Instead, Scalia turned to American practices of the 1800s and the 1900s, a source that he considers authoritative where the original meaning is uncertain. Commercial advertising: Commercial advertising is constitutionally protected, but less so than other speech (political, scientific, artistic, and the like).
A consensus on the original meaning on this subject thus remains elusive. Misleading commercial advertising may be barred, whereas misleading political speech cannot be.
The importance of this consists, besides the advancement of truth, science, morality, and arts in general, in its diffusion of liberal sentiments on the administration of Government, its ready communication of thoughts between subjects, and its consequential promotion of union among them, whereby oppressive officers are shamed or intimidated into more honorable and just modes of conducting affairs.
The statement mentions some of the values that the Founders saw as inherent in the principle of freedom of the press: the search and attainment of truth, scientific progress, cultural development, the increase of virtue among the people, the holding of governmental officials to republican values, the strengthening of community, and a check upon self-aggrandizing politicians.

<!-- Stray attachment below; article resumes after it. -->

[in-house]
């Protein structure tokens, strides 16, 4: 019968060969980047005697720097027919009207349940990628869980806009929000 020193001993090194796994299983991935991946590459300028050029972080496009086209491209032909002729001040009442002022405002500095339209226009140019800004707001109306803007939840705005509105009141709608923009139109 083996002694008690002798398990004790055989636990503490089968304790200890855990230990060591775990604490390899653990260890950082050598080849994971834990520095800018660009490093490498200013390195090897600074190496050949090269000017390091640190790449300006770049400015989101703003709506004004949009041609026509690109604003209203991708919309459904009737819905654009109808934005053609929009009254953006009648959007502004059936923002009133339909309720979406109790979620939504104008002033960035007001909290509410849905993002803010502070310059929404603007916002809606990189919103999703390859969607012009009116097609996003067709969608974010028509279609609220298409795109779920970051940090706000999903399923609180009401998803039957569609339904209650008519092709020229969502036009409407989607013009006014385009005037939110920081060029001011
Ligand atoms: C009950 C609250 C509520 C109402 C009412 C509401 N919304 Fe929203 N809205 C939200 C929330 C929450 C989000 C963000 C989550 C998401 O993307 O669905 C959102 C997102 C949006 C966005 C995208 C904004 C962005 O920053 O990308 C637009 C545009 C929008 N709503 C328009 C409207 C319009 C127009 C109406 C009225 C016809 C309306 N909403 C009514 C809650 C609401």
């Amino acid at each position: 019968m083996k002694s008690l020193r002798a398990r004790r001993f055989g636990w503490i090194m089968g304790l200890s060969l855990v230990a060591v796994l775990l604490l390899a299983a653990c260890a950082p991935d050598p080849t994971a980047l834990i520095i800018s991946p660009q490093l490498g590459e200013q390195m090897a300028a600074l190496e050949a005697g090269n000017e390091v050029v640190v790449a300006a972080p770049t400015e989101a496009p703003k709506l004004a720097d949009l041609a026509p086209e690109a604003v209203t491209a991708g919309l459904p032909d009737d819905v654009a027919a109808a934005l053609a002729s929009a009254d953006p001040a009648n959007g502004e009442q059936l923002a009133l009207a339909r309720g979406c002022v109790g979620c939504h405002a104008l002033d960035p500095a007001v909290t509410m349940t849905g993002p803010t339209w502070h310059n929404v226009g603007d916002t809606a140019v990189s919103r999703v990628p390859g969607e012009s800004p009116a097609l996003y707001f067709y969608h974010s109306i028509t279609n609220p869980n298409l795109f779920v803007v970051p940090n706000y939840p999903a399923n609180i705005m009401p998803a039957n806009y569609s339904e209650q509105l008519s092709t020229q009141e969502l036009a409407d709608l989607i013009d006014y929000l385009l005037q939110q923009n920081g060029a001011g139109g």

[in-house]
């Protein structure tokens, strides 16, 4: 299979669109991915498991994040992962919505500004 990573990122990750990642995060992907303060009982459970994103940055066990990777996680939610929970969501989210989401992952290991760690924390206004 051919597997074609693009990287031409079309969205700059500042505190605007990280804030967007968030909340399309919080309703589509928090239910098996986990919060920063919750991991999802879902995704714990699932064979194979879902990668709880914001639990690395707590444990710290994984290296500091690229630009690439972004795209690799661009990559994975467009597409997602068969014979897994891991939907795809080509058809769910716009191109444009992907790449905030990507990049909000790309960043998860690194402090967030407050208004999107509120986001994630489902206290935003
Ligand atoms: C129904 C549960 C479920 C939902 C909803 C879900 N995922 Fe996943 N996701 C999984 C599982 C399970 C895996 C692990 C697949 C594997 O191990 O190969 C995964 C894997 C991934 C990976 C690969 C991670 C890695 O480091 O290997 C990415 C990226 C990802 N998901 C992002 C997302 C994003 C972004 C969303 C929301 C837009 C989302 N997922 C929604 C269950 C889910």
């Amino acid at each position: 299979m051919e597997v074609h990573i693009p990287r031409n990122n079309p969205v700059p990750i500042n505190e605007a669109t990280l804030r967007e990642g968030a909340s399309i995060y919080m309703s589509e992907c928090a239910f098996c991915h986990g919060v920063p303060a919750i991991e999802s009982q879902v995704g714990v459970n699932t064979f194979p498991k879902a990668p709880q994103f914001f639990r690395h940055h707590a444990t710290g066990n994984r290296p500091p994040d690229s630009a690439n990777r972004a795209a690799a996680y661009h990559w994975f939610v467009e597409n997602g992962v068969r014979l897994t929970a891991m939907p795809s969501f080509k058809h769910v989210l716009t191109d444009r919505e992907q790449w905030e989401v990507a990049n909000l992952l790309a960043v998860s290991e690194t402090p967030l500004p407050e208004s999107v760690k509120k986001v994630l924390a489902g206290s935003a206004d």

The Federalist Party controlled all three branches of the federal government, and its members suspected many Republican party stalwarts of sympathizing with France and the French Revolution and thus of fomenting disloyalty.
Congress consequently made it a crime to publish "any false, scandalous and malicious writing or writings..intent to defame" the government, the Congress, or the President, "or to stir up sedition within the United States, or to excite any unlawful combinations..opposing or resisting any law of the United States,..to aid, encourage or abet any hostile designs of any foreign nation against the United States, their people or government." Notably, malicious falsehoods about the Vice President—Thomas Jefferson, who was a leading Republican—were not covered by the law, and the law was scheduled to expire on March 3, 1801, the day before Federalist President John Adams's term was to end.
Early state constitutions generally included similar provisions, but there is no record of detailed debate about what those state provisions meant.
The Framers cared a good deal about the freedom of the press, as the Appeal to the Inhabitants of Quebec, written by the First Continental Congress in 1774, shows: The last right we shall mention regards the freedom of the press.
Justices Clarence Thomas and Antonin Scalia, the Court's most devoted originalists, however, did focus on the original meaning discussion but reached different results.
Both Justices recognized that there was "no record of discussions of anonymous political expression in the First Congress, which drafted the Bill of Rights, or in the state ratifying conventions." They both recognized that much political speech in the time of the Framers (such as The Federalist itself) was anonymous.